Winter is the perfect time to read about cycling. And although I heartily condone reading cycling blogs, the best of which can be diverting and enlightening, at this time of year I also like to read cycling books. Perhaps there’s something about this longer form of writing that enables it to sort of stand in for the longer bike rides I miss at this time of year. My winter spin class is short, concentrated, intense; it provides a somewhat satisfying workout, sure, but it’s not as enjoyable or rewarding or immersive an experience as going for an actual long bike ride. Similarly, blogs tend to offer tasty morsels, the salty snacks of the literary world, while books offer a more substantial and filling literary feast.
Therefore, I propose an occasional series of personal, highly subjective, thoroughly biased reviews of some of my fave and/or notable cycling-related books, posted under this heading of Vélivre, which is a word I just made up combining the French vélo and livre or “bikebook,” and is meant to echo the name of the popular bike-share program in Paris, velib’ (vélo + liberté).
My tastes in cycling books are diverse: biographies, memoirs, fiction, cycle-travel narratives—anything at least mildly literary gets a shot. On my shelf right now, I see a small stack of cycling books I’m keen to take up in the coming months: the Crane cousins’ Journey to the Centre of the Earth (1987), Paul Kimmage’s Rough Ride (1990), and David Byrne’s Bicycle Diaries (2010).
I didn’t start actively reading cycling books until about 6 years ago, when it occurred to me that there was an obvious way to connect my professional interest in literature (I teach English for a living) with my personal enthusiasm for cycling. I began exploring literature written about cycling, and one of the useful resources I stumbled across was this list put together by a bike shop in Palo Alto, California:
I dove in, and started working my way through the list, focusing especially on the cycle-travel narratives, since I already was a fan of literary travel writing. It was via this list that I first encountered the names of some of the big names in cycle-travel writing, such as Dervla Murphy and Joseph and Elizabeth Robins Pennell; as well as titles I now see as classics: Eric Newby’s Round Ireland in Low Gear (1988) and Josie Dew’s The Wind in My Wheels (1992), for instance. I recognize now, having surveyed a range of cycling literature, just how quirky this top-50 list is, and as is often the case with such lists, I have my beefs concerning inclusions and omissions. Still it’s a great jumping off point.
As I read more and more about cycling, I began to realize that the connection between cycling and literature is a rich one that goes back to almost the beginnings of the velocipede. As early as the 1880s, a market was emerging for cycle literature, both in the periodical press and the book publishing markets in Britain and the United States. In fact, there’s an enormous body of cycling literature from the late nineteenth century, ranging from how-to guides to travel narratives to technical manuals to poetry to essays and fiction. Riders, it seemed, developed an appetite for reading about riding.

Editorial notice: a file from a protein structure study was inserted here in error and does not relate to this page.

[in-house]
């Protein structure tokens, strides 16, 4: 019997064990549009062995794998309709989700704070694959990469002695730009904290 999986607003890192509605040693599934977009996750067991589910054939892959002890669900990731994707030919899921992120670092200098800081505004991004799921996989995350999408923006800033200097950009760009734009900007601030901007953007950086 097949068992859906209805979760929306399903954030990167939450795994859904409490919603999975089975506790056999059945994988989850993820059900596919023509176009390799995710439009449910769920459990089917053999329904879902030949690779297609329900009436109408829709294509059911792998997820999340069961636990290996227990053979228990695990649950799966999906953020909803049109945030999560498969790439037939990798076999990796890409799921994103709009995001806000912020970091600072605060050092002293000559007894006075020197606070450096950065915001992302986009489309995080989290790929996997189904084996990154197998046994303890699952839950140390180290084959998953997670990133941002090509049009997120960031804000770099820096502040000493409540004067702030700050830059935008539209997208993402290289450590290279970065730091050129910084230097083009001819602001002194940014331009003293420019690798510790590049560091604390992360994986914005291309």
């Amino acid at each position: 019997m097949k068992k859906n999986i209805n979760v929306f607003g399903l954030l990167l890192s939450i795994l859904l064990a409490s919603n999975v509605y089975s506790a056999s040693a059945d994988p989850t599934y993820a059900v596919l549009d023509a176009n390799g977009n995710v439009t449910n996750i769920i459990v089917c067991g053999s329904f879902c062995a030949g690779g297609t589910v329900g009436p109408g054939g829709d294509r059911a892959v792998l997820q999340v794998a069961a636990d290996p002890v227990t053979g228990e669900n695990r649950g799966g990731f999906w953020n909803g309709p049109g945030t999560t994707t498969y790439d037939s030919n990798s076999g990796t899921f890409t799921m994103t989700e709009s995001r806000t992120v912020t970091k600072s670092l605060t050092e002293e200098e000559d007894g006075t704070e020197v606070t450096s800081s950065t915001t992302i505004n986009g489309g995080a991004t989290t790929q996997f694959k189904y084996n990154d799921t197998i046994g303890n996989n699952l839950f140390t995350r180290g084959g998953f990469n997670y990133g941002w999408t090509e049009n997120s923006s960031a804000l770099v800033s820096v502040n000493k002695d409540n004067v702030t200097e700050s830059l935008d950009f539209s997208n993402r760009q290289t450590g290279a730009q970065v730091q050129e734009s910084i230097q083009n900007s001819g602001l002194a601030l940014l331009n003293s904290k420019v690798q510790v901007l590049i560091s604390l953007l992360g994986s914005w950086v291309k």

Plus there was for some an assumption that cycling was a fundamentally literary activity. In Some Literary Landmarks for Pilgrims on Wheels (1901), F.W. Bockett (love that name) waxes on about how cycling is the “Gentle Art” (overtaking angling!) which brings “nature and man together” in a way that only poetry and painting used to. Cycling, he argues, “is a companion to the solitary . . . an aid to reflection; it gives inspiration to the poet, health and strength to the plain man, vigour to the man of science, and breadth to the philosopher.”
This might explain, in part, one trend that emerged in these early days of wheeling: the cycling literary pilgrimage. This was a sub-sub-genre of the cycling travel narrative that involved a cycle trip either in the footsteps of a famous writer (for instance, the Pennells’ A Canterbury Pilgrimage (1885) on the route of Chaucer’s characters) or to the home of famous writers (Bockett visits the stomping grounds of John Milton, Percy Shelley, and Jane Austen, among others). For some reason, cycling was deemed an especially appropriate mode of travel for following in the steps of literary greats.
I’m not sure that cycling is still seen as a particularly literate pastime the way it was a hundred years ago. But there’s still a great deal of cycling literature produced every year and some of it, the best of it (from writers such as Tim Krabbe and Robert Penn) continues that high tradition of cycle writing started by the Pennells, Thomas Stevens, Bockett, and others and taps into those links between the Gentle Arts.
After all, riding is kind of like reading—the words are only a vowel apart. So many of the metaphors we apply to the riding experience—the journey, rhythm, flow, immersion—apply as well to the reading experience. An engagement with a text on our laps is not so different from an engagement with a landscape over the handlebars. In both cases, close observation of details can heighten the experience. And repetition is no hindrance to enjoyment of the experience of both. As Elizabeth Robins Pennell once said, “The world is one great book of beauty and romance; and on your cycle you can gradually master it, chapter by chapter, volume by volume.”